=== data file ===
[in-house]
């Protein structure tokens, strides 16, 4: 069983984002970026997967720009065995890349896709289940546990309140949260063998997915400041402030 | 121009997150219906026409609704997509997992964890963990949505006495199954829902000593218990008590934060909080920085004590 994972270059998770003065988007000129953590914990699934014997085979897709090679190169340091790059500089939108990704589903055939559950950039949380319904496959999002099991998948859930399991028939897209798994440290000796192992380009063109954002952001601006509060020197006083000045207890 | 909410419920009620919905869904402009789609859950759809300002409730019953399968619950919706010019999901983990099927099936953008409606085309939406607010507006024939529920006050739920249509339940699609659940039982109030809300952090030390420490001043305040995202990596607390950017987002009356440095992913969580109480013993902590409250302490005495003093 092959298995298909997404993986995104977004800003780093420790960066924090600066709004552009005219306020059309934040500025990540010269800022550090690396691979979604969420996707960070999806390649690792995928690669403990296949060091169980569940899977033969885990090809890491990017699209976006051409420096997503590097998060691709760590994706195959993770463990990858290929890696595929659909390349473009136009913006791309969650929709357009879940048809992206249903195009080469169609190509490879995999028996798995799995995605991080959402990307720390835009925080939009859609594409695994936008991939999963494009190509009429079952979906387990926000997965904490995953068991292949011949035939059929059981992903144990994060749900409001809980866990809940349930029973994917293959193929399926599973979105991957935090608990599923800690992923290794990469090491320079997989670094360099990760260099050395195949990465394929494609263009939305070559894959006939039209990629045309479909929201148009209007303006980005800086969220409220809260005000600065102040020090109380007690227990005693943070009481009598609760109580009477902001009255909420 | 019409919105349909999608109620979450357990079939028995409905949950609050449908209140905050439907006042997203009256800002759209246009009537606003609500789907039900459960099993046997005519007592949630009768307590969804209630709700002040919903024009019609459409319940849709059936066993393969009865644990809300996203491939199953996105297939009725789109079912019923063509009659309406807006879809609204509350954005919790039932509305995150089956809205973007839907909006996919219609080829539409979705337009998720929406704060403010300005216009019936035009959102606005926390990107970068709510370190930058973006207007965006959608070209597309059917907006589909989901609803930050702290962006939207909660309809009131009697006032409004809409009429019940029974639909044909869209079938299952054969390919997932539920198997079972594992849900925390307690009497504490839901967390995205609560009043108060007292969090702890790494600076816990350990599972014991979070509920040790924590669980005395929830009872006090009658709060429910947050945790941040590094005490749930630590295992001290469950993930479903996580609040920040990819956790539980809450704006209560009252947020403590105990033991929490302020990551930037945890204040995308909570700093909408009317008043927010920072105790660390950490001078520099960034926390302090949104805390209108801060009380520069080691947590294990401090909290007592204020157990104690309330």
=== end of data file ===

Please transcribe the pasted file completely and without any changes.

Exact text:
[in-house]
């Protein structure tokens, strides 16, 4: 069983984002970026997967720009065995890349896709289940546990309140949260063998997915400041402030 | 121009997150219906026409609704997509997992964890963990949505006495199954829902000593218990008590934060909080920085004590 994972270059998770003065988007000129953590914990699934014997085979897709090679190169340091790059500089939108990704589903055939559950950039949380319904496959999002099991998948859930399991028939897209798994440290000796192992380009063109954002952001601006509060020197006083000045207890 | 909410419920009620919905869904402009789609859950759809300002409730019953399968619950919706010019999901983990099927099936953008409606085309939406607010507006024939529920006050739920249509339940699609659940039982109030809300952090030390420490001043305040995202990596607390950017987002009356440095992913969580109480013993902590409250302490005495003093 092959298995298909997404993986995104977004800003780093420790960066924090600066709004552009005219306020059309934040500025990540010269800022550090690396691979979604969420996707960070999806390649690792995928690669403990296949060091169980569940899977033969885990090809890491990017699209976006051409420096997503590097998060691709760590994706195959993770463990990858290929890696595929659909390349473009136009913006791309969650929709357009879940048809992206249903195009080469169609190509490879995999028996798995799995995605991080959402990307720390835009925080939009859609594409695994936008991939999963494009190509009429079952979906387990926000997965904490995953068991292949011949035939059929059981992903144990994060749900409001809980866990809940349930029973994917293959193929399926599973979105991957935090608990599923800690992923290794990469090491320079997989670094360099990760260099050395195949990465394929494609263009939305070559894959006939039209990629045309479909929201148009209007303006980005800086969220409220809260005000600065102040020090109380007690227990005693943070009481009598609760109580009477902001009255909420 | 019409919105349909999608109620979450357990079939028995409905949950609050449908209140905050439907006042997203009256800002759209246009009537606003609500789907039900459960099993046997005519007592949630009768307590969804209630709700002040919903024009019609459409319940849709059936066993393969009865644990809300996203491939199953996105297939009725789109079912019923063509009659309406807006879809609204509350954005919790039932509305995150089956809205973007839907909006996919219609080829539409979705337009998720929406704060403010300005216009019936035009959102606005926390990107970068709510370190930058973006207007965006959608070209597309059917907006589909989901609803930050702290962006939207909660309809009131009697006032409004809409009429019940029974639909044909869209079938299952054969390919997932539920198997079972594992849900925390307690009497504490839901967390995205609560009043108060007292969090702890790494600076816990350990599972014991979070509920040790924590669980005395929830009872006090009658709060429910947050945790941040590094005490749930630590295992001290469950993930479903996580609040920040990819956790539980809450704006209560009252947020403590105990033991929490302020990551930037945890204040995308909570700093909408009317008043927010920072105790660390950490001078520099960034926390302090949104805390209108801060009380520069080691947590294990401090909290007592204020157990104690309330």